Conclusions: In line with the PA, the results from this updated analysis of the GALLIUM study, with a median follow-up of almost 5 years, reinforce that G-chemo provides clinically meaningful improvements in outcomes relative to R-chemo in previously untreated FL pts. OS data remain immature, with additional follow-up needed to draw conclusions. Safety data are consistent with those reported in the PA.

Disclosures Townsend: Gilead: Consultancy; Roche: Consultancy. Buske: Roche: Honoraria, Research Funding; Janssen: Honoraria, Research Funding; Bayer: Research Funding. Cartron: Roche: Consultancy, Honoraria; Sanofi: Honoraria; Gilead Sciences: Honoraria; Janssen: Honoraria; Celgene: Consultancy, Honoraria. Cunningham: Roche pharmaceuticals: Research Funding. Dyer: Roche: Honoraria, Research Funding. Gribben: Medical Research Council: Research Funding; Acerta Pharma: Honoraria, Research Funding; Roche: Honoraria; Novartis: Honoraria; Janssen: Honoraria, Research Funding; TG Therapeutics: Honoraria; Abbvie: Honoraria; Wellcome Trust: Research Funding; Unum: Equity Ownership; Pharmacyclics: Honoraria; NIH: Research Funding; Cancer Research UK: Research Funding; Celgene: Consultancy, Honoraria, Research Funding; Kite: Honoraria. Hess: Roche: Consultancy, Honoraria, Membership on an entity's Board of Directors or advisory committees, Research Funding; Celgene: Consultancy, Honoraria, Other: travel expenses, Research Funding; CTI: Research Funding; Janssen: Consultancy, Honoraria, Membership on an entity's Board of Directors or advisory committees; Abbvie: Consultancy, Honoraria, Membership on an entity's Board of Directors or advisory committees; Pfizer: Consultancy, Honoraria, Membership on an entity's Board of Directors or advisory committees, Research Funding. Keller: BMS: Consultancy; Celgene: Research Funding; MSD: Consultancy; Takeda: Consultancy, Research Funding; Janssen-Cilag: Consultancy, Equity Ownership; Roche: Consultancy. Kneba: Roche: Consultancy, Honoraria; AbbVie: Consultancy, Honoraria. Malladi: Roche: Membership on an entity's Board of Directors or advisory committees. Neidhart: Gilead: Consultancy; Roche: Consultancy, Other: Travel support and lecture fees. Rusconi: Celgene: Research Funding. Zhu: Beijing Cancer Hospital (Peking University Cancer Hospital): Employment. Catalani: Roche: Employment. Knapp: Roche: Employment. Zeuner: F. Hoffman-La Roche: Employment, Equity Ownership. Hiddemann: Celgene: Consultancy, Honoraria, Membership on an entity's Board of Directors or advisory committees, Research Funding; F. Hoffman-La Roche: Consultancy, Honoraria, Membership on an entity's Board of Directors or advisory committees, Research Funding; Bayer: Consultancy, Research Funding; Janssen: Consultancy, Honoraria, Membership on an entity's Board of Directors or advisory committees, Research Funding. Marcus: Roche: Consultancy, Other: Travel support and lecture fees ; Gilead: Consultancy; F. Hoffman-La Roche: Other: Travel support and lecture fees.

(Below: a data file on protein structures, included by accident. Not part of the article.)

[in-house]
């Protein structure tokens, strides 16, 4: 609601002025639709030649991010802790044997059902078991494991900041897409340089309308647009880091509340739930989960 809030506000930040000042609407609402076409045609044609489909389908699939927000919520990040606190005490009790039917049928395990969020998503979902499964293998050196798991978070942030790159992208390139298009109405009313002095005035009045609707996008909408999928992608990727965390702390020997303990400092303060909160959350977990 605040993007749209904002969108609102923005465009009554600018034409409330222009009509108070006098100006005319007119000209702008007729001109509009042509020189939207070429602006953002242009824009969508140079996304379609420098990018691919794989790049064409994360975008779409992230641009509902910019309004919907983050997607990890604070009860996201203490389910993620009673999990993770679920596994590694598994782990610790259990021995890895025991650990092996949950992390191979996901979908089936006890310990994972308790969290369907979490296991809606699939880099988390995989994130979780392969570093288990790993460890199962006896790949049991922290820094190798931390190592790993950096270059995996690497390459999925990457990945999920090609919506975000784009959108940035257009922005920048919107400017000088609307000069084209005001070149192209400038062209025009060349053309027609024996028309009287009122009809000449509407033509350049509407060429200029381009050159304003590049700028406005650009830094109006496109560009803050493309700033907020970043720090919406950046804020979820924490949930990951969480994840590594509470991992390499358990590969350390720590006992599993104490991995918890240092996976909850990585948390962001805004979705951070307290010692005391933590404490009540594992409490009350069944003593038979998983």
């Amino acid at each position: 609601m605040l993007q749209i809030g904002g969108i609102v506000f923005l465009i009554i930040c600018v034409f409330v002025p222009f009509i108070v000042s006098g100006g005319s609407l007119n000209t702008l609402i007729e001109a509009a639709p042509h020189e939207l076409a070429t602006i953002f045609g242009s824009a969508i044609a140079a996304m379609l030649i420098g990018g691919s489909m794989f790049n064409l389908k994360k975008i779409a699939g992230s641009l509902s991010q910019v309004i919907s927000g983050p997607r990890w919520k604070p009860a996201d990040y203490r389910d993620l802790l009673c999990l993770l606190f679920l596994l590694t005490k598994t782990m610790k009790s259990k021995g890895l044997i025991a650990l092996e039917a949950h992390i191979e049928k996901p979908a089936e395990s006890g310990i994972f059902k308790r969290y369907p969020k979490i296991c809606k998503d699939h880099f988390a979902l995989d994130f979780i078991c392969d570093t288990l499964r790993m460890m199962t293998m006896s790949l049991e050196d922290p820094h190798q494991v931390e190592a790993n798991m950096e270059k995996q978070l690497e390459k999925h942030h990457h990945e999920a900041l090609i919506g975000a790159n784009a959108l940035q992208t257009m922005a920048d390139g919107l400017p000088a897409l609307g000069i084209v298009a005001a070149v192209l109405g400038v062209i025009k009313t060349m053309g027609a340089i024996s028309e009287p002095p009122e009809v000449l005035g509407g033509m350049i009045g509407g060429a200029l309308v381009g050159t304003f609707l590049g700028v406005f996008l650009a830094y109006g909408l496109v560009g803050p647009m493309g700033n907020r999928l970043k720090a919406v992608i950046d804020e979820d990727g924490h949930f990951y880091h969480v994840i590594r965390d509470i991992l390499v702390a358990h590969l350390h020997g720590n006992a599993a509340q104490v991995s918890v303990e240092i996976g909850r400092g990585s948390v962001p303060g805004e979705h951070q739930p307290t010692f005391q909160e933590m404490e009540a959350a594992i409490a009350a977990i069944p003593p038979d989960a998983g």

• * Asterisk with author names denotes non-ASH members.